Much of the attention since Manchin’s announcement has focused on what’s in and what’s out. Those decisions will be difficult, but regardless of the specific policy compromises that will be necessary to get the bill over the finish line, Manchin laid down one overall marker that should serve as the guiding principle for rebuilding the BBBA: ensure that its provisions are fully and transparently funded over the long-term. 

That is not the case with the version that passed in the House. In an effort to enact as many new or expanded programs as possible while keeping the official 10-year cost to about $2 trillion without increasing 10-year budget deficits, House Democrats chose to simply end (sunset) several key provisions after a few years while offsetting them with permanent revenue increases.

Democrats are not alone in using this budgetary sleight of hand. Republicans used the same timing gimmick to pass tax cuts in 2017 (and without any pretense of offsetting those costs). The problem Democrats created for themselves, however, is that they continued to tout the BBBA as “transformational,” and “fully paid for” even as they gave up on trying to make several policies permanent. It’s hard to argue that temporary policies are transformational. You can’t build a skyscraper by funding only the first few floors.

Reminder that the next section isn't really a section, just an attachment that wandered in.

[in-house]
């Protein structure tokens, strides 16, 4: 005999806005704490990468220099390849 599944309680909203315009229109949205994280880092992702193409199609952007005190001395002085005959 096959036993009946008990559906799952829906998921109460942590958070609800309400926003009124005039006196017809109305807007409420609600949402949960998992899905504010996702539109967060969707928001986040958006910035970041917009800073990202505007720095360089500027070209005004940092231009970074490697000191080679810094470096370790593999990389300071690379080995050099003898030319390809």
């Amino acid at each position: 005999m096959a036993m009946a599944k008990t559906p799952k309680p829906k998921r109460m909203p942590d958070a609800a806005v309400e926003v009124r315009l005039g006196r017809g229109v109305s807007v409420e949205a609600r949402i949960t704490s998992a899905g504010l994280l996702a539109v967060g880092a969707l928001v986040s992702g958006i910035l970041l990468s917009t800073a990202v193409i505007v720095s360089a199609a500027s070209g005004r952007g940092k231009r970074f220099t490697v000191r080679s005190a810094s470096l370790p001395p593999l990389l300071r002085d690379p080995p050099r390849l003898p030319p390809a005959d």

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This dilemma was laid bare when the nonpartisan Congressional Budget Office (CBO) published an analysis, requested by Republican leaders of the House and Senate Budget Committees, showing that if certain provisions of the House-passed BBBA were made permanent, rather than allowed to sunset on schedule, the total cost of the bill would increase future budget deficits by $2.8 trillion more than the official score of the bill (i.e., assuming the sunsets take effect). 

Most of the added cost was attributable to the extension of the expanded Child Tax Credit, which would balloon from $185 billion for a one-year extension to nearly $1.6 trillion over the 10-year budget window with the sunset removed. Other temporary proposals in the BBBA include funding for universal pre-k, child care subsidies, and expanded premium tax credits to help low-income Medicaid-ineligible households purchase private health insurance.